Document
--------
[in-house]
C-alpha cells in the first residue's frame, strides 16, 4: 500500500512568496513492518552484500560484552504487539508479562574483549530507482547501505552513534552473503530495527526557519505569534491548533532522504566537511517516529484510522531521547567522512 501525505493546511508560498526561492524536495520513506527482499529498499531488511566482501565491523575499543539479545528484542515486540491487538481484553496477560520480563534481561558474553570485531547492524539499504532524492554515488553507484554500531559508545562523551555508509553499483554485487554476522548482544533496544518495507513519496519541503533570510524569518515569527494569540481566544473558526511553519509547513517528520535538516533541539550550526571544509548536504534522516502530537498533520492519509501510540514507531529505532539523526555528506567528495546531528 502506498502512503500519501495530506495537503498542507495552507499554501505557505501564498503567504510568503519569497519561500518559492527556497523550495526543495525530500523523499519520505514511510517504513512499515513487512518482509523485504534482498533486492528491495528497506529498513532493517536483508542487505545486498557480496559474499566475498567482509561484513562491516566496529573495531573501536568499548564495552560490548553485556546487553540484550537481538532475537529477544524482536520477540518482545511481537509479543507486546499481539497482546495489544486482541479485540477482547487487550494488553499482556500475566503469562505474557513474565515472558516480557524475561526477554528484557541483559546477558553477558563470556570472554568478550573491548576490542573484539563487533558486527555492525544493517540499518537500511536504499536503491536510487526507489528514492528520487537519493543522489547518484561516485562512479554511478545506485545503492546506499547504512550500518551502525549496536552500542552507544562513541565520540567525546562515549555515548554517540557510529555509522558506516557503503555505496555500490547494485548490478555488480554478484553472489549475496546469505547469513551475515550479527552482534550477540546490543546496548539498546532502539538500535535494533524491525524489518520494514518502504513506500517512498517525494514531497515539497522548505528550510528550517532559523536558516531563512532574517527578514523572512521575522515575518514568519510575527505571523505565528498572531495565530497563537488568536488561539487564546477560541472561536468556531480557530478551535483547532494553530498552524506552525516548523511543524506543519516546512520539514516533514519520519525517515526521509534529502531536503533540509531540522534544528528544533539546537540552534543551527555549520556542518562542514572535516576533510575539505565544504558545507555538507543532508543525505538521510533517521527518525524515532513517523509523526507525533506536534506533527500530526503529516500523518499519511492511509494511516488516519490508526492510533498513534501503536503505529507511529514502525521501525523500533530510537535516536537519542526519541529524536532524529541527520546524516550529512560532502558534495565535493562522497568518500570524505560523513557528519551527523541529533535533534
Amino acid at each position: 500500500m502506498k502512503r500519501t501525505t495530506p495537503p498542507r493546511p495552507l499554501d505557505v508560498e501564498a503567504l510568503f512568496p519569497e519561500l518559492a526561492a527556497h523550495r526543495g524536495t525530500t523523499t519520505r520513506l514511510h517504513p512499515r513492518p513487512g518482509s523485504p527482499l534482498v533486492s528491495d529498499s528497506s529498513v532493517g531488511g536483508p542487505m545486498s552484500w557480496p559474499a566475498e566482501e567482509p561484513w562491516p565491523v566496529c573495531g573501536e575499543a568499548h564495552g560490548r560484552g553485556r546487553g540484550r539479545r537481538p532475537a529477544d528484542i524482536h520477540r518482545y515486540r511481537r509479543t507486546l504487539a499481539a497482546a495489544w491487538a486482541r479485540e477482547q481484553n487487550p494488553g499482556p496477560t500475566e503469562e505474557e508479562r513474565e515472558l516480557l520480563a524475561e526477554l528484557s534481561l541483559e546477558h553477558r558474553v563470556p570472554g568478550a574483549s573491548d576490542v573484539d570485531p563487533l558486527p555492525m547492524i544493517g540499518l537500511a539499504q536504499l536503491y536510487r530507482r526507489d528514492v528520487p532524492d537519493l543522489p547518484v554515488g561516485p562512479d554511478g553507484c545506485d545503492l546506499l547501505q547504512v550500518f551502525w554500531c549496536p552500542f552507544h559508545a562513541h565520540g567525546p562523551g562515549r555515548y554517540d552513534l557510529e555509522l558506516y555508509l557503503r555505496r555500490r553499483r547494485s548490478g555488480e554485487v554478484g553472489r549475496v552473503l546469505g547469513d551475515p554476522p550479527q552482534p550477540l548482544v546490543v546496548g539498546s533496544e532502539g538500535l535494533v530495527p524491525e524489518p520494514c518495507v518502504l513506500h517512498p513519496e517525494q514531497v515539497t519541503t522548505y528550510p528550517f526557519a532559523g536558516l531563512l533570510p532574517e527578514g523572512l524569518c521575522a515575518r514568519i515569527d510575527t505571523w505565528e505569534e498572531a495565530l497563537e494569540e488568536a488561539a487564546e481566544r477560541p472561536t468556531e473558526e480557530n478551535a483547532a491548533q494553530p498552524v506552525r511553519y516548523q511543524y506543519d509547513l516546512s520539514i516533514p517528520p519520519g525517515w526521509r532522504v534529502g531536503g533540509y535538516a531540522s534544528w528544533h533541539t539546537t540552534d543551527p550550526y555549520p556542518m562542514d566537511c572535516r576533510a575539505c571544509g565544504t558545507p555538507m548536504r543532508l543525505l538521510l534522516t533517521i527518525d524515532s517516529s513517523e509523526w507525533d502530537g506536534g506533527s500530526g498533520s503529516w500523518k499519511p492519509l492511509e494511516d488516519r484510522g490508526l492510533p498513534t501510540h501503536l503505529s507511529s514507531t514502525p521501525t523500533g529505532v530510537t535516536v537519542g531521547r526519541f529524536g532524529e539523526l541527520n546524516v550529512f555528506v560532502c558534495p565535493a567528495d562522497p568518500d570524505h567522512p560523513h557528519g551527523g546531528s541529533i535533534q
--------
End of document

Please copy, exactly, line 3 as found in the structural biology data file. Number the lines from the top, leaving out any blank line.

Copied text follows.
Amino acid at each position: 500500500m502506498k502512503r500519501t501525505t495530506p495537503p498542507r493546511p495552507l499554501d505557505v508560498e501564498a503567504l510568503f512568496p519569497e519561500l518559492a526561492a527556497h523550495r526543495g524536495t525530500t523523499t519520505r520513506l514511510h517504513p512499515r513492518p513487512g518482509s523485504p527482499l534482498v533486492s528491495d529498499s528497506s529498513v532493517g531488511g536483508p542487505m545486498s552484500w557480496p559474499a566475498e566482501e567482509p561484513w562491516p565491523v566496529c573495531g573501536e575499543a568499548h564495552g560490548r560484552g553485556r546487553g540484550r539479545r537481538p532475537a529477544d528484542i524482536h520477540r518482545y515486540r511481537r509479543t507486546l504487539a499481539a497482546a495489544w491487538a486482541r479485540e477482547q481484553n487487550p494488553g499482556p496477560t500475566e503469562e505474557e508479562r513474565e515472558l516480557l520480563a524475561e526477554l528484557s534481561l541483559e546477558h553477558r558474553v563470556p570472554g568478550a574483549s573491548d576490542v573484539d570485531p563487533l558486527p555492525m547492524i544493517g540499518l537500511a539499504q536504499l536503491y536510487r530507482r526507489d528514492v528520487p532524492d537519493l543522489p547518484v554515488g561516485p562512479d554511478g553507484c545506485d545503492l546506499l547501505q547504512v550500518f551502525w554500531c549496536p552500542f552507544h559508545a562513541h565520540g567525546p562523551g562515549r555515548y554517540d552513534l557510529e555509522l558506516y555508509l557503503r555505496r555500490r553499483r547494485s548490478g555488480e554485487v554478484g553472489r549475496v552473503l546469505g547469513d551475515p554476522p550479527q552482534p550477540l548482544v546490543v546496548g539498546s533496544e532502539g538500535l535494533v530495527p524491525e524489518p520494514c518495507v518502504l513506500h517512498p513519496e517525494q514531497v515539497t519541503t522548505y528550510p528550517f526557519a532559523g536558516l531563512l533570510p532574517e527578514g523572512l524569518c521575522a515575518r514568519i515569527d510575527t505571523w505565528e505569534e498572531a495565530l497563537e494569540e488568536a488561539a487564546e481566544r477560541p472561536t468556531e473558526e480557530n478551535a483547532a491548533q494553530p498552524v506552525r511553519y516548523q511543524y506543519d509547513l516546512s520539514i516533514p517528520p519520519g525517515w526521509r532522504v534529502g531536503g533540509y535538516a531540522s534544528w528544533h533541539t539546537t540552534d543551527p550550526y555549520p556542518m562542514d566537511c572535516r576533510a575539505c571544509g565544504t558545507p555538507m548536504r543532508l543525505l538521510l534522516t533517521i527518525d524515532s517516529s513517523e509523526w507525533d502530537g506536534g506533527s500530526g498533520s503529516w500523518k499519511p492519509l492511509e494511516d488516519r484510522g490508526l492510533p498513534t501510540h501503536l503505529s507511529s514507531t514502525p521501525t523500533g529505532v530510537t535516536v537519542g531521547r526519541f529524536g532524529e539523526l541527520n546524516v550529512f555528506v560532502c558534495p565535493a567528495d562522497p568518500d570524505h567522512p560523513h557528519g551527523g546531528s541529533i535533534q